Meat broth for our cats, CKD and “enough” water intake

I’ve been writing quite a bit about the benefits of bone broth and at least two other friend’s pets have also benefited from it.

Recently, I found out that bone broth is not recommended for humans with chronic kidney failure so this should apply to cats and dogs too.

It says so here as well:—what-do-i-do.html#/

CAUTION: If your cat has Chronic Kidney Disease, bone broth is not appropriate, it has too many minerals and is not healthy for your kitty. The plain, “meat broth” is just fine for your CKD cat, and she can drink as much as she likes.

So, I made “meat broth” today….and everyone drank it! I just used chicken breast meat and boiled it with water. That’s all.

Here’s an article about the importance of ENOUGH water for cats:—the-essential-nutrient.html#/

By nature, cats already do not drink “enough” water. This can probably be traced to their ancestral roots, having purportedly come from ancient Persia where it’s all desert land. This is also one of the reasons why wet food is preferred over dry food. Cats need the moisture, if not from drinking water, then at least from their food.

Chronic kidney disease is the number one cause of death in cats over 5 years of age,  and was the number one reason for visits to the vet by cats in 2015. Although the role of hydration in the development of chronic kidney disease (CKD) has been downplayed or misunderstood, current research indicates that even mild dehydration is a risk factor in the progression of all types of chronic kidney diseases. In fact, there is also evidence that increasing hydration may actually have a role in preventing CKD. Importantly, water consumption also has been shown to have an impact on bladder and urinary stone diseases, mitral valve prolapse, and cancers of the breast, colon and urinary tract.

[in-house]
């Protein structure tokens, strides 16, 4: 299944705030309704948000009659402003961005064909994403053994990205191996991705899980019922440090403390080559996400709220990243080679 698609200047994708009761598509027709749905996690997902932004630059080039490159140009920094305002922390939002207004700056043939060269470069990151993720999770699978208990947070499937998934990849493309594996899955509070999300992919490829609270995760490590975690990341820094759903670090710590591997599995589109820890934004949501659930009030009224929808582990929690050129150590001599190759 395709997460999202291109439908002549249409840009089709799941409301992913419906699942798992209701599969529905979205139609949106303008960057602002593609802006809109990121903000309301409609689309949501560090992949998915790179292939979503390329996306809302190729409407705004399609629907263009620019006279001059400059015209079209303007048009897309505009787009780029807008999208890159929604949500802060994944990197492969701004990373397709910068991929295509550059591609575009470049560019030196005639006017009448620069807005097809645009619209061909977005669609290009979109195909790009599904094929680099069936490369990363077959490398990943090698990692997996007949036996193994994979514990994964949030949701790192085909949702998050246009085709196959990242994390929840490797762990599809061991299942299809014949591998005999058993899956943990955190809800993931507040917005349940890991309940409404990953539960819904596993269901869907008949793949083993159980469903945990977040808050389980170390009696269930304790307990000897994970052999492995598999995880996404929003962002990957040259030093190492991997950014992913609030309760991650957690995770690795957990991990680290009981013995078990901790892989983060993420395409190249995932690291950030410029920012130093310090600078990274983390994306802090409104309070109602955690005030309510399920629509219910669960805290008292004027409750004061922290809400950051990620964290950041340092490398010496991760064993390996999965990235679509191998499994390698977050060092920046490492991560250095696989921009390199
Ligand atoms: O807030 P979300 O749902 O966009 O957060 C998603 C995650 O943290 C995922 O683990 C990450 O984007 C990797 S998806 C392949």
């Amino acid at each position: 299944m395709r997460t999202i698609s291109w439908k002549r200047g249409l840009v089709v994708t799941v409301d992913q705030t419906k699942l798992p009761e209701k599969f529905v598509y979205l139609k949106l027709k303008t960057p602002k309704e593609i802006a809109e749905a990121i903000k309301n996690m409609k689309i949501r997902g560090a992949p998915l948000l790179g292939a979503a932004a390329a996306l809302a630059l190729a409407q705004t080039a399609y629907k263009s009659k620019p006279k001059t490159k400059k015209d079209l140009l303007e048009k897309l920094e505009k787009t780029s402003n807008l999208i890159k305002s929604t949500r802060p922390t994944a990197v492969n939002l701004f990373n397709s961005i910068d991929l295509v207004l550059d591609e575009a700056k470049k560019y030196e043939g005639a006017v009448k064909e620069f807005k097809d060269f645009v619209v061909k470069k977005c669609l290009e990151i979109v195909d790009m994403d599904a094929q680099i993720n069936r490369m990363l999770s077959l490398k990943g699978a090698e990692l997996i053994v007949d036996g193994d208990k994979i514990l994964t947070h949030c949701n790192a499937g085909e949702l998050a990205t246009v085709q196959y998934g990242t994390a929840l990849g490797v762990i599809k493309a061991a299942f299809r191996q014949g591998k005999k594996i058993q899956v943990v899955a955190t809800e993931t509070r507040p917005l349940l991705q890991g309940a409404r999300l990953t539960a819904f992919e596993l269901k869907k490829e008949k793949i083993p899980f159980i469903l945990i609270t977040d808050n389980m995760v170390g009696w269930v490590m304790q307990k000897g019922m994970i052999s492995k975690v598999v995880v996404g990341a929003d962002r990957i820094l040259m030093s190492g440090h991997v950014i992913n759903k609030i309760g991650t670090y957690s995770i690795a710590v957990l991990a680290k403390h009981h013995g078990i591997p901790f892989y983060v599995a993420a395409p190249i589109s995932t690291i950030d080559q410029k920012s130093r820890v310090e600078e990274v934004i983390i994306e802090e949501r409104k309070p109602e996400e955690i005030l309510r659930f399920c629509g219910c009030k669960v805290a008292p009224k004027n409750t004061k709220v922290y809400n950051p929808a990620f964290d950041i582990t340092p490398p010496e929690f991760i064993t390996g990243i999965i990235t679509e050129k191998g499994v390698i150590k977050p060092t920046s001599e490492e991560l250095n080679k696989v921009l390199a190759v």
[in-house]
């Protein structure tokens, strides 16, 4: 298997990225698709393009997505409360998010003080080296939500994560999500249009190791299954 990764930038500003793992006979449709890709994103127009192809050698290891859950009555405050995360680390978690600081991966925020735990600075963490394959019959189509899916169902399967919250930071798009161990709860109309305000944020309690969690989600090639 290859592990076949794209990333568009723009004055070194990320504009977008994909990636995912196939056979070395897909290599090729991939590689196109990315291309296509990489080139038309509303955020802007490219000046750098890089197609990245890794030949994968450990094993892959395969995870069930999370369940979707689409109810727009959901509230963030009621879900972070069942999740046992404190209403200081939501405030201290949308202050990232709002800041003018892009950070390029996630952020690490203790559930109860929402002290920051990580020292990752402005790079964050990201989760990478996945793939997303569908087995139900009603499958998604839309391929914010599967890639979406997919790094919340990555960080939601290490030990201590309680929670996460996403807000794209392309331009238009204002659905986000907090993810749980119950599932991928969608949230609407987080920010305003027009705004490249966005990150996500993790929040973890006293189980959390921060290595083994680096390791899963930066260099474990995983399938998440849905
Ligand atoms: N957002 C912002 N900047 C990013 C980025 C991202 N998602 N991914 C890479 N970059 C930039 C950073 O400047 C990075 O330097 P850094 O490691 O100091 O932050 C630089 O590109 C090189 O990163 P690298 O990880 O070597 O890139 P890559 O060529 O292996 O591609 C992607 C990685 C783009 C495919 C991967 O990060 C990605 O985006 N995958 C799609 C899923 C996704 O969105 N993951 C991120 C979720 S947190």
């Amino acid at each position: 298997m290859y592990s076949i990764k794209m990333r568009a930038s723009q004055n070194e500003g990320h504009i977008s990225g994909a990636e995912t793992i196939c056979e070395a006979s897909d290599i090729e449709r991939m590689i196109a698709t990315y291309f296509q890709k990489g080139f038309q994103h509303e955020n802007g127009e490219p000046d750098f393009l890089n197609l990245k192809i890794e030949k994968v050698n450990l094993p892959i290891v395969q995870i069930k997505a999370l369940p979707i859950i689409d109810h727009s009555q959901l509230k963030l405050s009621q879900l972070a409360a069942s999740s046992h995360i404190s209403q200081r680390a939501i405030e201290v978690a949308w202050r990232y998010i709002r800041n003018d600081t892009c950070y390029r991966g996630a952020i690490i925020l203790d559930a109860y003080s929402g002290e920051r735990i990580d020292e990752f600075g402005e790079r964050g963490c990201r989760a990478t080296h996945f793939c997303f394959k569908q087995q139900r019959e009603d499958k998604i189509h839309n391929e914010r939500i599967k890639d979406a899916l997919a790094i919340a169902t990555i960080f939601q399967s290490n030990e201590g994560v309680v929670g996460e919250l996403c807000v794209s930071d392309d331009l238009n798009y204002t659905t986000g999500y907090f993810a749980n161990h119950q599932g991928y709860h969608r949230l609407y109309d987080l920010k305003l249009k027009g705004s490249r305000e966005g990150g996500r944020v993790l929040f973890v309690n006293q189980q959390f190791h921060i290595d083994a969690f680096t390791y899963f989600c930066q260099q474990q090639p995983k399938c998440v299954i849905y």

The need for cats to consume plenty of water cannot be emphasized enough, and their need for water is often overlooked – or understated. Because there is no industry emphasis on the importance of water as a vital nutrient, there is often a lack of understanding of just how much water our cats need – and why.

It is well known that our pet cats were originally desert animals. They rarely drank water and historically ate a fresh food diet of prey that had a 70% – 80% moisture content. Our cats did not evolve a “thirst drive” similar to that of humans or dogs: from an evolutionary standpoint they derived almost all they water they needed from their diet. In a dehydrated state, dogs will consume enough water to replace 6% of their body weight in an hour vs. the 24 hours it takes for dehydrated cats.

The main question is: Is your cat drinking ENOUGH water?

Another article:–news/15-tips-to-increase-your-kittys-water-drinking#/

So, anyway, it’s great that everyone liked today’s meat broth.

Heidi drank first.


Ms Poldrey Hepburn

Bunny Bun Buns


Her Royal Highness, Queen Cleo Patra

Second helpings

Pole had three helpings, which is really good because it’s Pole and Cleo who are slightly dehydrated. Bunny is actually fine (pinch test – ok).

Ginger aka Mr Kiasu aka “Singapore Cat”

Heidi’s second helping

Ginger asking for more.

Tabs was the only one who wasn’t quite interested.

Bunny loves it!!

I made 6 tubs, which I will freeze and defrost when needed.